What’s trending for small business in 2014?
According to Crain’s Chicago Business it’s big data, social media, engaging employees, and hiring freelancers and contractors.
Thanks to reporter Meg McSherry Breslin for including my company’s Hollywood casting approach in the “Small Biz Big Trends” feature.
That’s me at the photo shoot for the feature in Crian’s Chicago Business – what a cold and snowy day!
How about you? What are you watching out for in 2014?
Small Biz, Big Trends for 2014
Here’s a clip from the feature intro . . .
Each year, Crain’s asks small-business leaders and entrepreneurs to sketch out the big-picture trends likely to affect just about everyone in the year ahead. This year, there’s a whole new set of predictions, many of them with a hopeful spin for entrepreneurs.
TREND: INFO MATTERS
Ask many small-business owners if they’re incorporating “big data” and you may get some blank stares. That’s is about to change — and dramatically.
TREND: TAKING CUSTOMER FEEDBACK SERIOUSLY
You’re sick to death of social media, yes? Well, you’re going to have to put up with it anyway. Fortunately, there are new tools that can make it easier.
TREND: ENGAGING WORKERS
“A happy employee is one who’s productive and champions the company and gives 110 percent,” as one observer puts it. It means loosening the reins a bit, giving employees more leeway.
TREND: HELLO, HIRED GUNS – Barbara Rozgonyi CoryWest Media
Startups and entrepreneurs gravitate to freelancers because they can slowly add to their labor pool without incurring a lot of fixed costs.
Small Business Trends 2014 Hollywood Casting
Here’s a clip from the “Your Rivals’ Staffs are Being Made to Order” article.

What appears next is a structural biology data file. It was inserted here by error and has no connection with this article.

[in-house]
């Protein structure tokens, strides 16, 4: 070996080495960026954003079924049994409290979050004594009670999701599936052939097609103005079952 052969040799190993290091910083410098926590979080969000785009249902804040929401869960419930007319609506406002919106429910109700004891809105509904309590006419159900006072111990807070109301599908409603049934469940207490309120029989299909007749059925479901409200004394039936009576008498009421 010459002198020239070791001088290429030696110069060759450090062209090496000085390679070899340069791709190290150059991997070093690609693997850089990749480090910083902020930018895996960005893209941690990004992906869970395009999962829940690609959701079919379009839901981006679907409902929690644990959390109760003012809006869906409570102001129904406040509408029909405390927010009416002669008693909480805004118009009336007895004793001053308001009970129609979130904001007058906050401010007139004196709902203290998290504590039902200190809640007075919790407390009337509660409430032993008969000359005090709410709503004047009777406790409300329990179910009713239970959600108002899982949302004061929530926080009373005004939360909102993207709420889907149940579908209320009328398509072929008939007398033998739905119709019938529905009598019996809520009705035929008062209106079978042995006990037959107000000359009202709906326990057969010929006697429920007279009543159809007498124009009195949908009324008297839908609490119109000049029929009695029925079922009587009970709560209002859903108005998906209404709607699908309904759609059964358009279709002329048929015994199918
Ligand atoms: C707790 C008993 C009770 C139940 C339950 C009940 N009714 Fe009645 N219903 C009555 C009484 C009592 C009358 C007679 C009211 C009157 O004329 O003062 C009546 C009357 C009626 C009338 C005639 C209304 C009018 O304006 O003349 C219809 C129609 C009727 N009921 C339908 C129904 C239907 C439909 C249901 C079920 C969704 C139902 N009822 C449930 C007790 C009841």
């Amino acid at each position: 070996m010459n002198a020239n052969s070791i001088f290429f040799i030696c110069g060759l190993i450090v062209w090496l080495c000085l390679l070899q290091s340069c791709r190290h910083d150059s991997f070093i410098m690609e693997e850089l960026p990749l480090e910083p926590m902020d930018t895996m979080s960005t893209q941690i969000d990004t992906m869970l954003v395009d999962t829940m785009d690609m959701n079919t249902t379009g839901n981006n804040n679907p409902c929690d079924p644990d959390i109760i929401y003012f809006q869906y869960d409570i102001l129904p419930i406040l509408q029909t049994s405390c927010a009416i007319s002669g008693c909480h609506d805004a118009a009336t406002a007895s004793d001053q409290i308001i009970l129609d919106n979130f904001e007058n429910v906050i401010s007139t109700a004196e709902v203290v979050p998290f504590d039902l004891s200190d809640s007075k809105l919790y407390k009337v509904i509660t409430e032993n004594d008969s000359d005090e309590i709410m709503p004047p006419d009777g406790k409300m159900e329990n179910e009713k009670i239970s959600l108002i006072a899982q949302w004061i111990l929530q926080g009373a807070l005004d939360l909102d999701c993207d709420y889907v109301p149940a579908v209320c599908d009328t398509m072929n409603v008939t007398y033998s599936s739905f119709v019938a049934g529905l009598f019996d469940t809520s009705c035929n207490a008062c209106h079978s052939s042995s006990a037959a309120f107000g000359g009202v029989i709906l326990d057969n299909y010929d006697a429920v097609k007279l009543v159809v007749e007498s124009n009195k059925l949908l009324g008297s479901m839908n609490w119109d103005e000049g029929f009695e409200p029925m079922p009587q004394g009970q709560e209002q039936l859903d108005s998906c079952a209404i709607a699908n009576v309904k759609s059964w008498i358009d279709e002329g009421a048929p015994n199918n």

Barbara Rozgonyi, who founded CoryWest Media, a social media marketing and public relations firm in Glen Ellyn, uses what she dubs a “Hollywood casting” approach to hiring, bringing in freelancers whose expertise meets the very specific needs of her clients.
For one client, Ms. Rozgonyi hired four consultants with different backgrounds to provide a “surround-sound approach” to deliver a variety of services: customer surveys, communication plans, public relations and branding.
“It allows for you to have lower overhead so your customers can get better pricing and structure,” she says. “If a client comes in and says, ‘We need four or five people,’ I can pull in some who are full time and others who can come in and out. It’s like an orchestra. Sometimes you hear the triangle, and other times you can hear the whole piece.”
Small companies are “less committed to commitment,” says Steve King, a partner at Emergent Research in Lafayette, Calif. Roughly 25 to 40 percent of the U.S. workforce works on a contingent basis. But by 2020, more than 40 percent will be freelancers or contractors, Mr. King predicts.
For more information about a global freelance movement, check out my coverage from Social Media Week Berlin.
Over to You
When do you incorporate freelancers or contractors into your projects?